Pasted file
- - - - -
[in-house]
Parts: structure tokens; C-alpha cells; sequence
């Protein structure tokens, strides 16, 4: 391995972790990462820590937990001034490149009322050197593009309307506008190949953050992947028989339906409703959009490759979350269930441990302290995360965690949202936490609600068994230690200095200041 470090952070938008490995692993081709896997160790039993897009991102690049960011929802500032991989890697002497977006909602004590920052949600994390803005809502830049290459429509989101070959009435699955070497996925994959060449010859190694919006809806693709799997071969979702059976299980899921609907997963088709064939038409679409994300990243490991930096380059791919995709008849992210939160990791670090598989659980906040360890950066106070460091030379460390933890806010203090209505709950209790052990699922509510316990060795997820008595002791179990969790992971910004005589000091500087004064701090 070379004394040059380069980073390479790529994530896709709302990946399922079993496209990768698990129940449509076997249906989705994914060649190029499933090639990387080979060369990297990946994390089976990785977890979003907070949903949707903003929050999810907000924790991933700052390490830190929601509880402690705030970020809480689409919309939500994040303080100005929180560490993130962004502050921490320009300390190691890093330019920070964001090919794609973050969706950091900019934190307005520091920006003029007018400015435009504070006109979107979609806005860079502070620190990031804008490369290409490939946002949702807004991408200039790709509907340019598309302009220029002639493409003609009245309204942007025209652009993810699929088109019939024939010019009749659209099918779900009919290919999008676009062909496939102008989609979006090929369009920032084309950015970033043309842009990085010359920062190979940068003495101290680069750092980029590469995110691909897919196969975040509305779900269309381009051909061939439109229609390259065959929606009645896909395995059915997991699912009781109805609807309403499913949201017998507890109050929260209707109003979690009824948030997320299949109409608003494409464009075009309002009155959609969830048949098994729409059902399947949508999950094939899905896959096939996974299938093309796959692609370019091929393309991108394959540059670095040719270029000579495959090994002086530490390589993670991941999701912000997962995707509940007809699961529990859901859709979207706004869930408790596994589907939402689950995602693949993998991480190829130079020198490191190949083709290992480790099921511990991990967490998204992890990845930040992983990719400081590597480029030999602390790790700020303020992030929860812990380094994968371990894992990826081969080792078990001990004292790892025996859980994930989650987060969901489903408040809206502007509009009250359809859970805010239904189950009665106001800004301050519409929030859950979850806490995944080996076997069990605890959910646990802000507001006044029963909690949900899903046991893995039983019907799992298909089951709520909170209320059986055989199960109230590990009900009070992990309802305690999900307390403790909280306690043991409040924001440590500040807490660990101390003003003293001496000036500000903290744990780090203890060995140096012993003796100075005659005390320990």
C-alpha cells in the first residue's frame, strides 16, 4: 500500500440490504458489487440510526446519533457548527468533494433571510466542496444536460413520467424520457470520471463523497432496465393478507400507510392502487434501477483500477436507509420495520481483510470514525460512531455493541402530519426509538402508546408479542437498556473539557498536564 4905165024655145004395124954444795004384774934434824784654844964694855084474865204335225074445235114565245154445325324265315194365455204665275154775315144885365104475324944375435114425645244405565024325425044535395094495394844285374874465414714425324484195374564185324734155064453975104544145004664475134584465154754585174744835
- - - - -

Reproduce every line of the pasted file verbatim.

[in-house]
Parts: structure tokens; C-alpha cells; sequence
């Protein structure tokens, strides 16, 4: 391995972790990462820590937990001034490149009322050197593009309307506008190949953050992947028989339906409703959009490759979350269930441990302290995360965690949202936490609600068994230690200095200041 470090952070938008490995692993081709896997160790039993897009991102690049960011929802500032991989890697002497977006909602004590920052949600994390803005809502830049290459429509989101070959009435699955070497996925994959060449010859190694919006809806693709799997071969979702059976299980899921609907997963088709064939038409679409994300990243490991930096380059791919995709008849992210939160990791670090598989659980906040360890950066106070460091030379460390933890806010203090209505709950209790052990699922509510316990060795997820008595002791179990969790992971910004005589000091500087004064701090 070379004394040059380069980073390479790529994530896709709302990946399922079993496209990768698990129940449509076997249906989705994914060649190029499933090639990387080979060369990297990946994390089976990785977890979003907070949903949707903003929050999810907000924790991933700052390490830190929601509880402690705030970020809480689409919309939500994040303080100005929180560490993130962004502050921490320009300390190691890093330019920070964001090919794609973050969706950091900019934190307005520091920006003029007018400015435009504070006109979107979609806005860079502070620190990031804008490369290409490939946002949702807004991408200039790709509907340019598309302009220029002639493409003609009245309204942007025209652009993810699929088109019939024939010019009749659209099918779900009919290919999008676009062909496939102008989609979006090929369009920032084309950015970033043309842009990085010359920062190979940068003495101290680069750092980029590469995110691909897919196969975040509305779900269309381009051909061939439109229609390259065959929606009645896909395995059915997991699912009781109805609807309403499913949201017998507890109050929260209707109003979690009824948030997320299949109409608003494409464009075009309002009155959609969830048949098994729409059902399947949508999950094939899905896959096939996974299938093309796959692609370019091929393309991108394959540059670095040719270029000579495959090994002086530490390589993670991941999701912000997962995707509940007809699961529990859901859709979207706004869930408790596994589907939402689950995602693949993998991480190829130079020198490191190949083709290992480790099921511990991990967490998204992890990845930040992983990719400081590597480029030999602390790790700020303020992030929860812990380094994968371990894992990826081969080792078990001990004292790892025996859980994930989650987060969901489903408040809206502007509009009250359809859970805010239904189950009665106001800004301050519409929030859950979850806490995944080996076997069990605890959910646990802000507001006044029963909690949900899903046991893995039983019907799992298909089951709520909170209320059986055989199960109230590990009900009070992990309802305690999900307390403790909280306690043991409040924001440590500040807490660990101390003003003293001496000036500000903290744990780090203890060995140096012993003796100075005659005390320990």
C-alpha cells in the first residue's frame, strides 16, 4: 500500500440490504458489487440510526446519533457548527468533494433571510466542496444536460413520467424520457470520471463523497432496465393478507400507510392502487434501477483500477436507509420495520481483510470514525460512531455493541402530519426509538402508546408479542437498556473539557498536564 4905165024655145004395124954444795004384774934434824784654844964694855084474865204335225074445235114565245154445325324265315194365455204665275154775315144885365104475324944375435114425645244405565024325425044535395094495394844285374874465414714425324484195374564185324734155064453975104544145004664475134584465154754585174744835